Location of Repository

Should benefit–risk assessment have its own drug “label”?

By Braithwaite RS

Abstract

R Scott BraithwaiteSection of Value and Comparative Effectiveness, Division of General Internal Medicine, New York University School of Medicine, New York, NY, USAAbstract: Many consumers and clinicians incorrectly believe that the Food and Drug Administration (FDA) approval of a new therapeutic implies that its benefits have been proven to exceed its harms. While the FDA could require proof that benefits exceed harms prior to approval, it has been argued that this approach would be infeasible because of prohibitively large sample sizes. One possible alternative would be for the FDA to supplement its standard “label” denoting “safe and effective” with a secondary “label” denoting benefits have been demonstrated to exceed harms, which would be granted only after sufficient post-marketing data had accumulated to prove that its benefits exceeded its harms. This secondary label would not necessarily be linked to marketing restrictions or other commercial prohibitions but, rather, would be only information for consumers and clinicians. Strengths, weaknesses, and feasibility challenges of this approach are discussed.Keywords: drug label, Food and Drug Administration, safety, efficacy, benefit–risk assessmen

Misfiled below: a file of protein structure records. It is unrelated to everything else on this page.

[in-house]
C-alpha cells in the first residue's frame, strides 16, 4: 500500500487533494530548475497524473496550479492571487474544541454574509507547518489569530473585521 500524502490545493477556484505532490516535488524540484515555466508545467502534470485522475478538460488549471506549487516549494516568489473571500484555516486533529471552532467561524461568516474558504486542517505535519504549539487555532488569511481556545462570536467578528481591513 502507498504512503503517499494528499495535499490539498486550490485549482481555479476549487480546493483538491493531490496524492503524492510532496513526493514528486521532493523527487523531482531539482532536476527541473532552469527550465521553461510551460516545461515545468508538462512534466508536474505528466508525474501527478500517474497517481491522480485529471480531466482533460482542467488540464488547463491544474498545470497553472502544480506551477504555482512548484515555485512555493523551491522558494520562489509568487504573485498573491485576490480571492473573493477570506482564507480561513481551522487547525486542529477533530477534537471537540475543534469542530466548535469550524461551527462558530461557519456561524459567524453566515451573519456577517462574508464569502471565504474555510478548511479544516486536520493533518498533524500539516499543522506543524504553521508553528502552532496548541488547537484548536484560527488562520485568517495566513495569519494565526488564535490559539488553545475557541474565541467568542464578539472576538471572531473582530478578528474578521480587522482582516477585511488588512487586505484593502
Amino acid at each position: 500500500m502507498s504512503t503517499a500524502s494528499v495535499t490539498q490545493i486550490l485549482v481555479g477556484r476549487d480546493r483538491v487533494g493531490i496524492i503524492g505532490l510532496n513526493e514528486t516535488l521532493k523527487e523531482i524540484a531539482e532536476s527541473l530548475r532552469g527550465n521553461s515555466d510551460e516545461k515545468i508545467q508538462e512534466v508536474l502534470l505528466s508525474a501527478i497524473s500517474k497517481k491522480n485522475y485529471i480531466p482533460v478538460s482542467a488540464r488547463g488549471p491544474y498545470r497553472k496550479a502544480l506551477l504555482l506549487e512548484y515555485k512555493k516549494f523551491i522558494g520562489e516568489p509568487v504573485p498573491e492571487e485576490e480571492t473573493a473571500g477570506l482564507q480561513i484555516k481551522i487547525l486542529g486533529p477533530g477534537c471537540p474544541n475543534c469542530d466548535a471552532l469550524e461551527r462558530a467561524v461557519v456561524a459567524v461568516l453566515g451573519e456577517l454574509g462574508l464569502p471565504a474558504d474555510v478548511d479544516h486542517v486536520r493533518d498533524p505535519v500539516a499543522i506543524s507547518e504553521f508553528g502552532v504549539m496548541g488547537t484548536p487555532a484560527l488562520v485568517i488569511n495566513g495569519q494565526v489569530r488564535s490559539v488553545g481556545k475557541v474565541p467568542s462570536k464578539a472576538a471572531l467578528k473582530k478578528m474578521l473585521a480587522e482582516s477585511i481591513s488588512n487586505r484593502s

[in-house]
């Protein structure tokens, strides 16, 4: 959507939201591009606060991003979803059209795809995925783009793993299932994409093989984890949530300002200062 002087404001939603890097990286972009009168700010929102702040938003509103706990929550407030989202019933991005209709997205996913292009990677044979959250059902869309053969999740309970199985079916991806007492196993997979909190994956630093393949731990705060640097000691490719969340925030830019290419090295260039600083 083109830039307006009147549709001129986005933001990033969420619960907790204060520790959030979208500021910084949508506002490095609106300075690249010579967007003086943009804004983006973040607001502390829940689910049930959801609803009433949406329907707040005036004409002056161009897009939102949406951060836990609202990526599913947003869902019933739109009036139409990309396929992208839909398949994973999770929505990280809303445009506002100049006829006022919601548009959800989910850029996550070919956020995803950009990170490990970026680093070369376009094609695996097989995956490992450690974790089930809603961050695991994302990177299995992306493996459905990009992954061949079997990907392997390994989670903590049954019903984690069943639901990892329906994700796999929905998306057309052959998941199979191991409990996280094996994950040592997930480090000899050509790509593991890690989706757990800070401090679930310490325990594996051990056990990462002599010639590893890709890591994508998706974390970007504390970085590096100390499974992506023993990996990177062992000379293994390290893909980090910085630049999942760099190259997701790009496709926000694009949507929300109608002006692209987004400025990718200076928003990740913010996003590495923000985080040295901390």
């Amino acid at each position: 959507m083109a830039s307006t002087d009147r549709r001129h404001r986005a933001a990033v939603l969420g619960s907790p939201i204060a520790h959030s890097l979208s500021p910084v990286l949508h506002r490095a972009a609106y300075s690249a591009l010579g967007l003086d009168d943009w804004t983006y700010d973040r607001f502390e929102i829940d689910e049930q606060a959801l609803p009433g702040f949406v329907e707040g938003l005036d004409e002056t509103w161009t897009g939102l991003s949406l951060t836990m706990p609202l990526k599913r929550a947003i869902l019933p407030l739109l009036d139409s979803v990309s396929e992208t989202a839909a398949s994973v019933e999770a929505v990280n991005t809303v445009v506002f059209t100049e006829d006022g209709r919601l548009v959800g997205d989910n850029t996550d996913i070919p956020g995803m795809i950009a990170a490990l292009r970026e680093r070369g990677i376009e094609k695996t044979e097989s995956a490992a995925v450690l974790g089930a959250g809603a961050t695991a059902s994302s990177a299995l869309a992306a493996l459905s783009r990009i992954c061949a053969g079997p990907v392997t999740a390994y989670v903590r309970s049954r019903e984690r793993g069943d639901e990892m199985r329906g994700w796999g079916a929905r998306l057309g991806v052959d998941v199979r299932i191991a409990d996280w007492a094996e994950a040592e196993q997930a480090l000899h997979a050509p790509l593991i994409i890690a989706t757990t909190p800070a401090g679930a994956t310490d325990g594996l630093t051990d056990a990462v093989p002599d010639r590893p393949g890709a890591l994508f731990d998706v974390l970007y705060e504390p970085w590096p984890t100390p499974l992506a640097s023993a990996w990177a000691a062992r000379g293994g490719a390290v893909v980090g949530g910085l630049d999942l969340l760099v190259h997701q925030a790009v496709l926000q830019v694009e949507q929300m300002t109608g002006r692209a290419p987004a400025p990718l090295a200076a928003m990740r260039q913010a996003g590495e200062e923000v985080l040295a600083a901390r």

Topics: Medicine (General), R5-920, Medicine, R, DOAJ:Medicine (General), DOAJ:Health Sciences
Publisher: Dove Medical Press
Year: 2011
OAI identifier: oai:doaj.org/article:99968b5107964dc488043605915cb79e
Journal:
Download PDF:
Sorry, we are unable to provide the full text but you may find it at the following location(s):
  • https://doaj.org/toc/1179-1365 (external link)
  • http://www.dovepress.com/shoul... (external link)
  • https://doaj.org/article/99968... (external link)
  • Suggested articles


    To submit an update or takedown request for this paper, please submit an Update/Correction/Removal Request.